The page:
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Is there a place for Willow in the current fantasy TV landscape?

In the midst of a fall packed with fantasy series, Willow sets itself apart chiefly by being fun.

Willow still
Image credit: Lucasfilm

When it comes to fantasy series, we are currently living with an embarrassment of riches. This fall, both House of the Dragon, the long-awaited spinoff/prequel to HBO's massively-popular Game of Thrones, and Rings of Power, the Lord of the Rings spinoff touted as the most expensive TV show of all time, debuted within weeks of each other. Shortly thereafter, Andor, the latest Star Wars streaming series on Disney+ (Star Wars having been long considered more 'space fantasy' than hard science fiction) debuted to critical acclaim, with many citing it as one of the best Star Wars stories ever.

Into this mix steps Willow, a follow-up series to the 1988 fantasy film of the same name. The movie did well for itself financially, but wasn't the massive hit it was expected to be, considering it was the brainchild of Star Wars maestro George Lucas, and it inspired no sequels and scant few spinoffs. Until now. But in a media environment flush with seemingly-similar fantasy series, is there room for Willow, or will it get largely brushed aside like its theatrical forebear? Time will tell, of course, but Willow the streaming series does have one thing that sets it apart from its streaming brethren: it's fun.

Inside the magic of Willow

Willow still
Image credit: Lucasfilm

Willow the film is, at its core, a rearrangement of some reliable narrative elements. Like most modern fantasy stories, it is at least partially inspired by JRR Tolkien' Lord of the Rings, with its tale of a disparate group coming together and going on a quest to defeat a great evil.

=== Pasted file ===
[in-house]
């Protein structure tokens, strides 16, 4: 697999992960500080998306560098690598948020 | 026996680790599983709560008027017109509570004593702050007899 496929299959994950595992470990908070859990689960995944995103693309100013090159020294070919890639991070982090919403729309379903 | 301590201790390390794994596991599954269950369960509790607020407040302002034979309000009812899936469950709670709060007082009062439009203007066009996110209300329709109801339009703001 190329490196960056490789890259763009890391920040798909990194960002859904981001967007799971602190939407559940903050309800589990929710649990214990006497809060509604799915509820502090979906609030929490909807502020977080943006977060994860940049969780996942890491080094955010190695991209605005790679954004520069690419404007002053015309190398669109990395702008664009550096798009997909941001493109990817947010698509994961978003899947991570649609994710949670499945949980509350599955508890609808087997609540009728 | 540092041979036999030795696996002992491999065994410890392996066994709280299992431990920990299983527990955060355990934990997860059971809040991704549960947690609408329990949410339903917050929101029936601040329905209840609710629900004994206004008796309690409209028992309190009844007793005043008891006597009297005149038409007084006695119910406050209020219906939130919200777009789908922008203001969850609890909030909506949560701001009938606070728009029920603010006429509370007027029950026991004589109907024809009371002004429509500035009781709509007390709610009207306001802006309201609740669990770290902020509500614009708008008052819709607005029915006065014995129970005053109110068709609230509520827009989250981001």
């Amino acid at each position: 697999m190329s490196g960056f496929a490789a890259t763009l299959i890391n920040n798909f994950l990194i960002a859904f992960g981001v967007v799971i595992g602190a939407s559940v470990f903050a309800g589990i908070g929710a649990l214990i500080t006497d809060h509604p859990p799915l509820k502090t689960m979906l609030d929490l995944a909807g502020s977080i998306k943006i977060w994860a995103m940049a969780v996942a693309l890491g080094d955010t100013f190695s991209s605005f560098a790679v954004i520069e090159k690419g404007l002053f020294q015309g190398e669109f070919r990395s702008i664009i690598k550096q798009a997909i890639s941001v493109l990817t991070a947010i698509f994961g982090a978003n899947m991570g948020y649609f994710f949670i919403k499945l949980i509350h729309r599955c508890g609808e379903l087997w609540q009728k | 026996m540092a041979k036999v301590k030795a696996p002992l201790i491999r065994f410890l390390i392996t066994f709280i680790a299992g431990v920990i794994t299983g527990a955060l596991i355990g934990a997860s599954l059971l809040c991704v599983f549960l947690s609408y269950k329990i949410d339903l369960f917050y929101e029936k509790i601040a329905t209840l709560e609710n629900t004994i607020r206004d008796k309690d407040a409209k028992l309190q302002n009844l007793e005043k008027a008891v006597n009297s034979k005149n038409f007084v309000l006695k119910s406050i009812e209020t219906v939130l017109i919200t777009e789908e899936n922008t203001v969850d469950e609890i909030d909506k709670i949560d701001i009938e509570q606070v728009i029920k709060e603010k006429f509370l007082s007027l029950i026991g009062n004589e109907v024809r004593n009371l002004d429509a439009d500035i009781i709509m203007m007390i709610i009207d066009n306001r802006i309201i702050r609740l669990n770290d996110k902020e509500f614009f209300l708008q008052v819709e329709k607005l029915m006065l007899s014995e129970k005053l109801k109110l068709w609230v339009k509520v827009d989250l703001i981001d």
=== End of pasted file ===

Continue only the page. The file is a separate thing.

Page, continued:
If Star Wars is George Lucas applying the Joseph Campbell monomyth to sci-fi, Willow is him doing it to the fantasy story, with most of its characters paralleling ones from the original Star Wars films (the earnest would-sorcerer Willow is the burgeoning Jedi Knight Luke, the roguish Madmartigan is Han Solo, the Brownies serve a similar 'greek chorus/comic relief' role as R2D2 and C-3PO, etc.). It tells a simple and familiar tale, and in doing so, is well-suited to serve as a fantasy story for children, helped along by the relative youth of its central character (actor Warwick Davis was just 17 when filming Willow), its straightforward 'protect the baby, defeat the evil witch' conflict, and the comedic antics of the Brownies.

Willow the film isn't mocking or self-deprecating, but its tongue is firmly planted in its cheek, and it never takes itself too seriously. The end result, from the straightforward plot points, the familiar archetypal characters, and the willingness to appeal directly to children, makes the film fun in a way a lot of its contemporaries were not. It is, simply, a swashbuckling adventure. Willow the spinoff streaming series exists in a similar environment, and endeavors to make a name for itself in a similar way.

How Willow compares to House of the Dragon, Rings of Power, and Andor

Willow
Image credit: Lucasfilm

The world of author George RR Martin in which House of Dragon resides is intentionally one which strives to depict its fantastic settings and plot beats in the most realistic way possible. Martin somewhat famously described his inspiration for that world as coming from the question 'what is Aragorn's tax policy?', a reference to the straightforward ending of the foundational Lord of the Rings, a story largely disinterested in grappling with the politics of its fantasy world. In addition to his desire to explore the realpolitik elements of a fantasy setting, Martin's world, especially in its TV iterations, is also defined in large part by its violence and sexuality, something which is certainly true of House of the Dragon.